Tuesday, October 29, 2013

Open Heart Farm

At the end of season I will often do a year in review.  Well, Open Heart Farm is ending as we know it, so I am doing a farm in review.  Let me preface that review, by addressing your shock.  Open Heart Farm at the very least has to take a pause between beats.  It will take a while to assess whether it will recommence elsewhere or not, and in what form.  Rachel and I have been talking about a possible retreat involving writing, performance arts etc that would also have the food growing at part of it.  This is an idea that is resurfacing after about a 20 year preparation.  When we were first talking about it, I was in Iowa getting an MFA in creative writing, and had still never set foot on a farm (that first bite of feed corn was a real surprise).  The skill set has changed a little since then.  The desire to live in the city has changed a little since then.  The ability to farm successfully in this particular floodplain known as the Intervale has changed since then.

I guess rather than go through some point-by-point plus-and-minus grading of the whole life of the farm, something more appropriate for a business strategy session (that can happen later if/when something new (re)develops) I would just like to appreciate it for the life it had.  I would say we (me, Rachel, Ciaran, Francis, everyone who worked with me, members of the CSA . . .) gave it alot, and it gave us alot back in terms of food, so much learning about so many things (plants, tractors, rules and regulations) and even most of a livelihood for eight years.

The whole thing reminds me of this bit from Metropolitan

Charlie Black: Fourierism was tried in the late nineteenth century... and it failed. Wasn't Brookfarm Fourierist? It failed.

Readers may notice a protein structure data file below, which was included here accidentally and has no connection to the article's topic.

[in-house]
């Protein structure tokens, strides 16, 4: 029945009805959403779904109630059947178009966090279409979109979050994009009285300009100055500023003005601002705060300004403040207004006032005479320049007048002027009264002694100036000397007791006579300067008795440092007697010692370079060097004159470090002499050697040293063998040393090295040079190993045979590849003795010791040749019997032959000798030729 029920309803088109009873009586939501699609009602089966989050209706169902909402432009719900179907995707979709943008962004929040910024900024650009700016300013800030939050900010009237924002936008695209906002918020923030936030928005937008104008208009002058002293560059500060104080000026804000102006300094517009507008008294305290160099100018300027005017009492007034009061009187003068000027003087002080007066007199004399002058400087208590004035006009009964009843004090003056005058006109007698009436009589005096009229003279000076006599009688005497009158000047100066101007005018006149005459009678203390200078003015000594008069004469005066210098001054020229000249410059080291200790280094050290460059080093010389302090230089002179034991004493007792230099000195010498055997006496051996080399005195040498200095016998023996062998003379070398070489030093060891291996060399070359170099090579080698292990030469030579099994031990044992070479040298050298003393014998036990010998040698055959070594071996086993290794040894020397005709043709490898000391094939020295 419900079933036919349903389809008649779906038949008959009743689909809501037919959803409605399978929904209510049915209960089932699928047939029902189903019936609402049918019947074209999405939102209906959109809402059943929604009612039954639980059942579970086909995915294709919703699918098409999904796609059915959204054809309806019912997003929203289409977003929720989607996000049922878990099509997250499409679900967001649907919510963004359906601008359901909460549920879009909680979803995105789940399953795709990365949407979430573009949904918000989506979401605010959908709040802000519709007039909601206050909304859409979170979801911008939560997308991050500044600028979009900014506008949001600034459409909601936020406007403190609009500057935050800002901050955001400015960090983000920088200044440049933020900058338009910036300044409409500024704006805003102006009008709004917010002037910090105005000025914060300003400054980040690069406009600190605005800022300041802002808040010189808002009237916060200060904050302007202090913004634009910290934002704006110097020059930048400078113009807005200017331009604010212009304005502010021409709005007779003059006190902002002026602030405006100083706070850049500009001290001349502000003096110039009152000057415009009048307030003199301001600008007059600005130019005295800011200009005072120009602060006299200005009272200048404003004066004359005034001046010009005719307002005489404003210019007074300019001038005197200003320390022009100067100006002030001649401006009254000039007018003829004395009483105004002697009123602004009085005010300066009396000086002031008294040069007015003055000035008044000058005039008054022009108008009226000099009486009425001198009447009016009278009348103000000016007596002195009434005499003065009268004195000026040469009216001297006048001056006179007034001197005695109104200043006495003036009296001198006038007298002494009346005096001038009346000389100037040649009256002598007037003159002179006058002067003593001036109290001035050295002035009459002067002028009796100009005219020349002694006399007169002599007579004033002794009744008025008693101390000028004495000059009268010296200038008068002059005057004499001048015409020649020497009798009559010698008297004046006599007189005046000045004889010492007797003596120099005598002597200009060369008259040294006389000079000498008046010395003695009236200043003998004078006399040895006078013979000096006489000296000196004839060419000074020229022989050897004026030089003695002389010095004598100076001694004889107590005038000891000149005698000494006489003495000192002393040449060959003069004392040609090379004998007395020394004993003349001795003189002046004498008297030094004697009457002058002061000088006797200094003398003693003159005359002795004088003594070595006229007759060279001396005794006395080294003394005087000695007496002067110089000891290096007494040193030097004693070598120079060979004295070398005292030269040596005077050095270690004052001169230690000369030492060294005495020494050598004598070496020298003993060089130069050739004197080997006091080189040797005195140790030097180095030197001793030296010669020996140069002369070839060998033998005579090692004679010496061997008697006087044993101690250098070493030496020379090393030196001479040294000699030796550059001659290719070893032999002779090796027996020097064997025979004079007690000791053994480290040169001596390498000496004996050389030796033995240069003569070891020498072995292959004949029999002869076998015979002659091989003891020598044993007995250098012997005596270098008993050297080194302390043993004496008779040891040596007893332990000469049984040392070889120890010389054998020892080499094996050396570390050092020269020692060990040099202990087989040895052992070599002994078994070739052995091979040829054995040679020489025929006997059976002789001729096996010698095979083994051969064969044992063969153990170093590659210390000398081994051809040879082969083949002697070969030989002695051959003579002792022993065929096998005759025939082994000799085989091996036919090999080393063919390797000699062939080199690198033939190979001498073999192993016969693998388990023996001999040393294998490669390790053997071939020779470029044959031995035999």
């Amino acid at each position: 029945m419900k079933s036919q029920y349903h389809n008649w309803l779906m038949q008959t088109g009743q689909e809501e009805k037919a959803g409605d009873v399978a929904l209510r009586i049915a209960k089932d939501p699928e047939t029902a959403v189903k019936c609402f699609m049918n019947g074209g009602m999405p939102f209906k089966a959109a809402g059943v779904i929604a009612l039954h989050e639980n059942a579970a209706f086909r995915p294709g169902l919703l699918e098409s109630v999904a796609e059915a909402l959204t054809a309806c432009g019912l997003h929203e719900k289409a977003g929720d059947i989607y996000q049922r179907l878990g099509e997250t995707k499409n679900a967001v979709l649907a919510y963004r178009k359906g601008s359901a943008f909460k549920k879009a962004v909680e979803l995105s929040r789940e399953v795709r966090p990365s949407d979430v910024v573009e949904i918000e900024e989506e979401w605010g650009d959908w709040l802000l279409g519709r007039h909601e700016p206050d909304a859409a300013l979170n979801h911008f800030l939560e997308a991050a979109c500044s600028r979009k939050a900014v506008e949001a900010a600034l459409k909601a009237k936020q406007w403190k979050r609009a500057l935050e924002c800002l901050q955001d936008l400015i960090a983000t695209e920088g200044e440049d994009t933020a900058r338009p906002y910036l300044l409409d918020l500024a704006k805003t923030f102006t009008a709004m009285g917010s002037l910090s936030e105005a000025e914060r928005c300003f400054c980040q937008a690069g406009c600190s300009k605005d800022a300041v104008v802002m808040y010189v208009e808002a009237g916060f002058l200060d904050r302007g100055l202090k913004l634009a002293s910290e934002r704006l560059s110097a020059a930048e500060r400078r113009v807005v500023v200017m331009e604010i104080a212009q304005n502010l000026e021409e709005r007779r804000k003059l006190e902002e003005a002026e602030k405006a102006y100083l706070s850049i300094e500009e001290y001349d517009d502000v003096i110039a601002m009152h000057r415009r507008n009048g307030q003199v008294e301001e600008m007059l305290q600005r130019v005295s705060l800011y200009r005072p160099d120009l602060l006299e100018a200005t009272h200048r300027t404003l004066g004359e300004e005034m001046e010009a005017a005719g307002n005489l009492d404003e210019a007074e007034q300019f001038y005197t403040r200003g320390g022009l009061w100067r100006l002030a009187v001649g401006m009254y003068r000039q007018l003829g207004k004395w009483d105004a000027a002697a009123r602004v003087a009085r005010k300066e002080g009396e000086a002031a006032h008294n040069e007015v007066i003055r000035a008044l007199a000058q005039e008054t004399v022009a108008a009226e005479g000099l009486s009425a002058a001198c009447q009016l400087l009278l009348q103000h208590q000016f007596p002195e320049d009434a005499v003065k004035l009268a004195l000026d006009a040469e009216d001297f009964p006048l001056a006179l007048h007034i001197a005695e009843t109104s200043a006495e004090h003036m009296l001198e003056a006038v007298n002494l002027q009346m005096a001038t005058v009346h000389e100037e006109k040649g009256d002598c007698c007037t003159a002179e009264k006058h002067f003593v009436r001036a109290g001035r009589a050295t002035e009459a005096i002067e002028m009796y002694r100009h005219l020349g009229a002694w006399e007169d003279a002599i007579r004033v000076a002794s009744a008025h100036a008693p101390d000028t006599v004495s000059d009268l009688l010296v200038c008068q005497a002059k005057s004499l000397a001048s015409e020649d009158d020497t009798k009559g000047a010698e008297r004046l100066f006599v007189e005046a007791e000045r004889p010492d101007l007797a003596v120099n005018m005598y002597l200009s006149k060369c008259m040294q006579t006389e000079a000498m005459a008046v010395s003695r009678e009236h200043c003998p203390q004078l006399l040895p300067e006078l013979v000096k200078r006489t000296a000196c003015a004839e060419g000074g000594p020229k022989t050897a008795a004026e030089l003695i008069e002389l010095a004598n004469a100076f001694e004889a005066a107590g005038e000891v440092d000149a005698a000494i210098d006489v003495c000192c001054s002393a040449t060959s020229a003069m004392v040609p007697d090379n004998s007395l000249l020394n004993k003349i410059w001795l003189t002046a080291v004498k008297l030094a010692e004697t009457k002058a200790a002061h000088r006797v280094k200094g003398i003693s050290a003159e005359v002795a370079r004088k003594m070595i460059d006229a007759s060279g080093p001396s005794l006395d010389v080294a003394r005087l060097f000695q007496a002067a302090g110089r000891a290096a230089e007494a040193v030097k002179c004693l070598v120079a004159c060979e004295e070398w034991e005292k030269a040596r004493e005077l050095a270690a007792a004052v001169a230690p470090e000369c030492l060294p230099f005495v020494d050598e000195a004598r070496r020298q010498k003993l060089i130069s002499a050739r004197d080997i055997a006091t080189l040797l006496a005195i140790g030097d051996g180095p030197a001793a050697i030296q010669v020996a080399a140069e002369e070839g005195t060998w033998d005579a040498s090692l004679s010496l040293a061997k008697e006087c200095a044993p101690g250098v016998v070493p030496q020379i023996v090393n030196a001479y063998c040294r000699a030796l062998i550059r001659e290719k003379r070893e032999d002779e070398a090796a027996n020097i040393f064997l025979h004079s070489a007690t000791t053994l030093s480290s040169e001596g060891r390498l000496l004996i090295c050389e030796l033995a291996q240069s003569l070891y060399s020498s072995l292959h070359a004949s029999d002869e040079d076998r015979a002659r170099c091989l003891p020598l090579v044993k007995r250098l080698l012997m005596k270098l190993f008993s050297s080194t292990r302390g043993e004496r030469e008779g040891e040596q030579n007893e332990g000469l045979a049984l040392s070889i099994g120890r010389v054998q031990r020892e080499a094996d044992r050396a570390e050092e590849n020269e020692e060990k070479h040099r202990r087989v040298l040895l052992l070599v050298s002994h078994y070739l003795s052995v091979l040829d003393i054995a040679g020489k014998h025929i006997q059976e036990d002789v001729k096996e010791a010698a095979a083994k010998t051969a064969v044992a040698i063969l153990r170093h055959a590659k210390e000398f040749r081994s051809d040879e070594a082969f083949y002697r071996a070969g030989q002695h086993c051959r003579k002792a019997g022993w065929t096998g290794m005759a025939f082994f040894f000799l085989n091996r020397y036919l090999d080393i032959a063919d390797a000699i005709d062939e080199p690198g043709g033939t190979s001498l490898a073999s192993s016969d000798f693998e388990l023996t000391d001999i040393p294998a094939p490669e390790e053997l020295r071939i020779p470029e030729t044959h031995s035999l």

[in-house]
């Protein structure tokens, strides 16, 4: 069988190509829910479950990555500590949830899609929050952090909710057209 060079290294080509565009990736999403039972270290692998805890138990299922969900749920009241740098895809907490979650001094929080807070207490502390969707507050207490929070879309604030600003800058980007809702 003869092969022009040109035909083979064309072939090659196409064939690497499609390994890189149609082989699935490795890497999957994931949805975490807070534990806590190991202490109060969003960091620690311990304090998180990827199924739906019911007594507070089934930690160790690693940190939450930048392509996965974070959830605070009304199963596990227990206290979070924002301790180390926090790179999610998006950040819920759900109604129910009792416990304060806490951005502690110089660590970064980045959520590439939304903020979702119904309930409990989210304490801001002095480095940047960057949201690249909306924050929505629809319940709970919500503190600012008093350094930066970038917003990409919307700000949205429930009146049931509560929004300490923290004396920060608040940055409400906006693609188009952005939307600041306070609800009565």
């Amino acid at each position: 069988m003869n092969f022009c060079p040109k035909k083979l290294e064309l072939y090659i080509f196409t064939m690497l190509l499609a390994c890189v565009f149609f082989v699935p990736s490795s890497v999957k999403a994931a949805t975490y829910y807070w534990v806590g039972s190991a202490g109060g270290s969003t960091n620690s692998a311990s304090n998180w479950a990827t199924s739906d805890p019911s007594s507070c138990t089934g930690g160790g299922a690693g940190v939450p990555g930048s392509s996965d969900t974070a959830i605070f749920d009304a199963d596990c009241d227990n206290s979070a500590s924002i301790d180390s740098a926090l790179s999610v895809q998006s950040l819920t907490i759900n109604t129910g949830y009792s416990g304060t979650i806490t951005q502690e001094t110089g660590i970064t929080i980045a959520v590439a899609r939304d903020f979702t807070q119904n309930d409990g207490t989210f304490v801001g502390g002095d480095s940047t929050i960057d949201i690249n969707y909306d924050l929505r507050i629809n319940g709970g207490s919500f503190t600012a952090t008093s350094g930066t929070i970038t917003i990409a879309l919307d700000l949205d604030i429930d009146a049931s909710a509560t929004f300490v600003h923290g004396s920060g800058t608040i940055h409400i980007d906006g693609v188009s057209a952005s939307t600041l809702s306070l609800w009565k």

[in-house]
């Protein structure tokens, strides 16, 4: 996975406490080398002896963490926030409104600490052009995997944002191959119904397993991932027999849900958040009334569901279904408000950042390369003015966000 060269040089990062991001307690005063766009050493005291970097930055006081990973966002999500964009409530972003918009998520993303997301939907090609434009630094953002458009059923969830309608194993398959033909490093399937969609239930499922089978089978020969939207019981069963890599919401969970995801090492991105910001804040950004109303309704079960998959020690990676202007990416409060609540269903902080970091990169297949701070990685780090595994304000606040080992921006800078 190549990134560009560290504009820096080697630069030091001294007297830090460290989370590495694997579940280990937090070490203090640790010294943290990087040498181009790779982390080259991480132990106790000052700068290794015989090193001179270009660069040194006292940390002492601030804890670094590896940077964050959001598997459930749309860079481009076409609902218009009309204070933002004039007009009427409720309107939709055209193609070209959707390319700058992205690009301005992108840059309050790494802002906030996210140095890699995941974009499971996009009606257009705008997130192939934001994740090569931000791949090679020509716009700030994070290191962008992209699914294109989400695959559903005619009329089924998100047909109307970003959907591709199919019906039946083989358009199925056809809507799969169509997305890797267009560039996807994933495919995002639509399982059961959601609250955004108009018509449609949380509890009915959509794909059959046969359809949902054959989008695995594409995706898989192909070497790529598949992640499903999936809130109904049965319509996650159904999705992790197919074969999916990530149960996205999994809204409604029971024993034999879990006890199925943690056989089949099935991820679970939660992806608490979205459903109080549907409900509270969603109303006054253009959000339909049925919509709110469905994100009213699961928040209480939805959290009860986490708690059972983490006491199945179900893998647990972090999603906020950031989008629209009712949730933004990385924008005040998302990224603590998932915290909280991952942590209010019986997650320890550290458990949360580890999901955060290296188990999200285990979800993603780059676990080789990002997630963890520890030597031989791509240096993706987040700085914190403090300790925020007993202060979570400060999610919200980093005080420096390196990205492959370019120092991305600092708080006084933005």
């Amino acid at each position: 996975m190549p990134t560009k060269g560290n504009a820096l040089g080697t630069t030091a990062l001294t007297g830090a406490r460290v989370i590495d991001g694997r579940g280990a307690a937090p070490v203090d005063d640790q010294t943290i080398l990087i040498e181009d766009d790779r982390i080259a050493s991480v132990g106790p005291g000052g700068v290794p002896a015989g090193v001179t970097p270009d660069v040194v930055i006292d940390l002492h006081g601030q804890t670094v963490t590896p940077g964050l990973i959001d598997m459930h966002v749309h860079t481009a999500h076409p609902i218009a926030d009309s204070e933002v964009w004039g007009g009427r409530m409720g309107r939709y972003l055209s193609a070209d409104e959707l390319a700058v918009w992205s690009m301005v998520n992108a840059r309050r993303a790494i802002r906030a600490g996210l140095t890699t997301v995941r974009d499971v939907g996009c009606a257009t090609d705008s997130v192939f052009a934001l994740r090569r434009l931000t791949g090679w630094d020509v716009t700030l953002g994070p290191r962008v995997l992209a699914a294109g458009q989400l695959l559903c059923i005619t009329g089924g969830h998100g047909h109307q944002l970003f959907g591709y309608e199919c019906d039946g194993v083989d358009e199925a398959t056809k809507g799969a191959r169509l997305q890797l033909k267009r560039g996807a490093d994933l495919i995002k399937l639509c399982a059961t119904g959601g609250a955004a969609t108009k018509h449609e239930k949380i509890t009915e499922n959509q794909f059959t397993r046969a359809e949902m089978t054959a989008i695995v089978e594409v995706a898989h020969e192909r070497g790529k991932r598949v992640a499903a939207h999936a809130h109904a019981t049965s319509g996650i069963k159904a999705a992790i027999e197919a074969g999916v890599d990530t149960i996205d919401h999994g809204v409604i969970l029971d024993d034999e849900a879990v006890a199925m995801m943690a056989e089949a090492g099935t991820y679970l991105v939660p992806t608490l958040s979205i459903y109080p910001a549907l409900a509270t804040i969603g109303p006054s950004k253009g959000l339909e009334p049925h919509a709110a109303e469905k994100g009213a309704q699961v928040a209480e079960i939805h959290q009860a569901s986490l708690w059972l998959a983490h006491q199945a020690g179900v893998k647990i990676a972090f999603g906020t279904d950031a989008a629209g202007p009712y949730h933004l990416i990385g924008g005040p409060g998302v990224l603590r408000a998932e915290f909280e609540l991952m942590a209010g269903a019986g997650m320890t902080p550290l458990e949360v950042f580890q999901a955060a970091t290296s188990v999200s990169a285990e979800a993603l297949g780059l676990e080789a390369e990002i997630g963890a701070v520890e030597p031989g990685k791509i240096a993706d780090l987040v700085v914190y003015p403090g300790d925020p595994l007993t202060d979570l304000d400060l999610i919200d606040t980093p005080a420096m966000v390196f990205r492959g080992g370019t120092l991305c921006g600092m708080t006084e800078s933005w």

Tom Townsend: That's debatable.
Charlie Black: Whether Brookfarm failed?
Tom Townsend: That it ceased to exist, I'll grant you, but whether or not it failed cannot be definitively said.
Charlie Black: Well, for me, ceasing to exist is - is failure. I mean, that's pretty definitive.
Tom Townsend: Well, everyone ceases to exist. Doesn't mean everyone's a failure.

 Like I said, I'm not even sure yet OHF has ceased to exist.  Below is a picture of a curly willow that we sprouted from Ciaran's Morning garden a year ago, now planted in this year's fire pit.  These things love water.

Monday, October 07, 2013


Turnips generally get the short shrift, and while I doubt I'm going to start eating them even once a week for the next five months until we have Spring again, these four recipes do make it seem possible to imagine involving them in something every other week.  Particularly the ginger version seems adaptable to a mix including carrots and parsnips and even rutabaga.

We do have two more weeks after this week.  More carrots and garlic coming our way.  Probably cabbages, both napa and regular, kale, spinach, and who knows what else.